The influence of technological advancements on the nerves of the average Victorian is evident in Jean Lorrain’s short story Magic Lantern as well as Oscar Wilde’s The Picture of Dorian Gray, more specifically with the presence of opera glasses in both texts. In both texts, male characters use the opera glasses to analyze and critique the women around them, however in Magic Lantern, the narrator is tricked into thinking that the cosmetic fashions of the women at the theater make them appear to not be human, whereas, in The Picture of Dorian Gray, Dorian all of a sudden sees that Sibyl Vane is all too human – a quality that is much too repulsive his taste.
Within the text Magic Lantern, it is only by looking through the opera glasses that our reader-in-the-text / narrator is able to see the other people – specifically the women – in the theater as nonhumans due to Andre Forbster’s instructions. Under the influence of the opera lens, the user becomes open to potentially being manipulated into seeing things in a new, and in this case, horrific light. The preluding conversation between the narrator and Forbster is in support of this technological manipulation, as the narrator was complaining that the current climate of technological advancements ruined horror as an active genre by being too analytical and logical: “You suppress it in the end … after you have analysed it, explained it, determined it, localised it, you heal it as required – and by what means! By electricity and therapy! You have killed the Fantastic, Monsieur” (Lorrain 172). Forbster counters this argument by literally showing the narrator through opera glasses the women of the theater as roaming supernatural predators, proving that technology like opera glasses can instead be used as another medium through which to view the fantastic: “What is the magic that emanates from such creatures – for they are not even pretty, these marrow-crushers, but rather frightful, with their mortuary tint and their blood-tinged smiles?” (Lorrain 174). The descriptive language used here is particularly curious: “Take note of those eyes, with their irises of crystal, and that gleaming tint of porcelain! Her hair is silken, her teeth authentically pearly, like those of dolls” (Lorrain 174), as it is focused on the woman’s physical appearance, but twists it so that what should have been normal and beautiful, meaning silky hair and shining eyes and teeth, instead serves as indicators of her lack of humanity.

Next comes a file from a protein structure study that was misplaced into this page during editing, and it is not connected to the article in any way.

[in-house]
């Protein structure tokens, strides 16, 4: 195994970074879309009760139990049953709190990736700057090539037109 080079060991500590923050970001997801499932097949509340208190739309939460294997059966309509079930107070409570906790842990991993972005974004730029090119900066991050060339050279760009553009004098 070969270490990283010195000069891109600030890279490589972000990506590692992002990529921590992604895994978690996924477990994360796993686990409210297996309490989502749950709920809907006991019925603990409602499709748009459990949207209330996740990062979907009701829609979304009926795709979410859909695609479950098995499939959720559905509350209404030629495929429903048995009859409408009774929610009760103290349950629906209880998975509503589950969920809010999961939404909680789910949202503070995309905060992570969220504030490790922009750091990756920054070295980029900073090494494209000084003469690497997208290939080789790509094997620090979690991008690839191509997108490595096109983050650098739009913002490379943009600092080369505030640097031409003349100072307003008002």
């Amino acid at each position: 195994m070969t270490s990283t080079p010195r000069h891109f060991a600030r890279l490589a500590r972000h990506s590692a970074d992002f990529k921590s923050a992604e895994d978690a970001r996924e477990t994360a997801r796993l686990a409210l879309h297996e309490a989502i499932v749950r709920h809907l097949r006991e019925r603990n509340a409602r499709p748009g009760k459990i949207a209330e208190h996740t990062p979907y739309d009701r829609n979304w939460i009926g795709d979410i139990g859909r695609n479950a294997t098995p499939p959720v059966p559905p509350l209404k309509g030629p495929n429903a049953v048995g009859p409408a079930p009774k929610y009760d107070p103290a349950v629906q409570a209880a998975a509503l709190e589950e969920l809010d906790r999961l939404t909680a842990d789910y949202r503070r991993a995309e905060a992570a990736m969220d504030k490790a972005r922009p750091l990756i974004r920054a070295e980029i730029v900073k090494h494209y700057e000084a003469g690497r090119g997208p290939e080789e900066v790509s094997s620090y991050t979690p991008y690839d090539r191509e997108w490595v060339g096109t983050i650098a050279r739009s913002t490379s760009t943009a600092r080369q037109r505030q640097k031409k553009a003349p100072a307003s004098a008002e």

This is somewhat echoed in The Picture of Dorian Gray, however, instead of seeing Sibyl Vane as a supernatural creature, Dorian Gray is instead disappointed that she is not any of the persons she portrays on stage and is simply a beautiful young girl. This text also differs in that the opera glasses were used by Lord Henry and not Dorian: “Basil Hallward leaped to his feet and began to applaud. Motionless, and as one in a dream, sat Dorian Gray, gazing at her. Lord Henry peered through his glasses, murmuring, ‘Charming! Charming!’” (Wilde 80), however, it can be argued that the inclusion of the opera glasses indicates that Dorian used his companions’ eyes as lenses in lieu of the glasses. Instead of using the glasses and seeing things in a different light, the mere suggestion of examining another person closer was enough to alter his opinion. While Sibyl’s performance, as opposed to her beauty, was what had shifted in Dorian’s opinion, the language used to describe her acting was still focused on her physical attributes: “She looked charming as she came out in the moonlight. That could not be denied. But the staginess of her acting was unbearable and grew worse as she went on. Her gestures became absurdly artificial. She over-emphasized everything that she had to say” (Wilde 81). Much like in Magic Lantern, the languages can be twisted to read like a critique of her performance as a woman, where her exaggerated movements are not considered charming and instead are annoying and fake.